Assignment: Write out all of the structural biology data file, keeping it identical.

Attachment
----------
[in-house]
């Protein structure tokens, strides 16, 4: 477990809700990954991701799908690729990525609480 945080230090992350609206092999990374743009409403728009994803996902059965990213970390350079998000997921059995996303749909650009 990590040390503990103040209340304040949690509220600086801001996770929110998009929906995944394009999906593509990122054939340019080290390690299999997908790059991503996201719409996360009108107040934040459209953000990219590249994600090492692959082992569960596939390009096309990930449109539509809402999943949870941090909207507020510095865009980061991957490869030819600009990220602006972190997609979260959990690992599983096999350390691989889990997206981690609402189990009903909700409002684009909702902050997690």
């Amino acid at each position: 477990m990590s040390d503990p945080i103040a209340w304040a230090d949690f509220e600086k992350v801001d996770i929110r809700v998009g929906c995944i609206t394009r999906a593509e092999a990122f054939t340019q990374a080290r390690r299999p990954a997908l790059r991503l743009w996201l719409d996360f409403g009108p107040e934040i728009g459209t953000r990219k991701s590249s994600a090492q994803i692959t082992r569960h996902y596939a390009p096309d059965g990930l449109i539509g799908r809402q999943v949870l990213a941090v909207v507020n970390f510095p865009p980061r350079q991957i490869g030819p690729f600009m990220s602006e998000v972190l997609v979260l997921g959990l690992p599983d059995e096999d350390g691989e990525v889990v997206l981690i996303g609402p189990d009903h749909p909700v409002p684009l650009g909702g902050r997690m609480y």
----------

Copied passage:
[in-house]
């Protein structure tokens, strides 16, 4: 477990809700990954991701799908690729990525609480 945080230090992350609206092999990374743009409403728009994803996902059965990213970390350079998000997921059995996303749909650009 990590040390503990103040209340304040949690509220600086801001996770929110998009929906995944394009999906593509990122054939340019080290390690299999997908790059991503996201719409996360009108107040934040459209953000990219590249994600090492692959082992569960596939390009096309990930449109539509809402999943949870941090909207507020510095865009980061991957490869030819600009990220602006972190997609979260959990690992599983096999350390691989889990997206981690609402189990009903909700409002684009909702902050997690």
């Amino acid at each position: 477990m990590s040390d503990p945080i103040a209340w304040a230090d949690f509220e600086k992350v801001d996770i929110r809700v998009g929906c995944i609206t394009r999906a593509e092999a990122f054939t340019q990374a080290r390690r299999p990954a997908l790059r991503l743009w996201l719409d996360f409403g009108p107040e934040i728009g459209t953000r990219k991701s590249s994600a090492q994803i692959t082992r569960h996902y596939a390009p096309d059965g990930l449109i539509g799908r809402q999943v949870l990213a941090v909207v507020n970390f510095p865009p980061r350079q991957i490869g030819p690729f600009m990220s602006e998000v972190l997609v979260l997921g959990l690992p599983d059995e096999d350390g691989e990525v889990v997206l981690i996303g609402p189990d009903h749909p909700v409002p684009l650009g909702g902050r997690m609480y």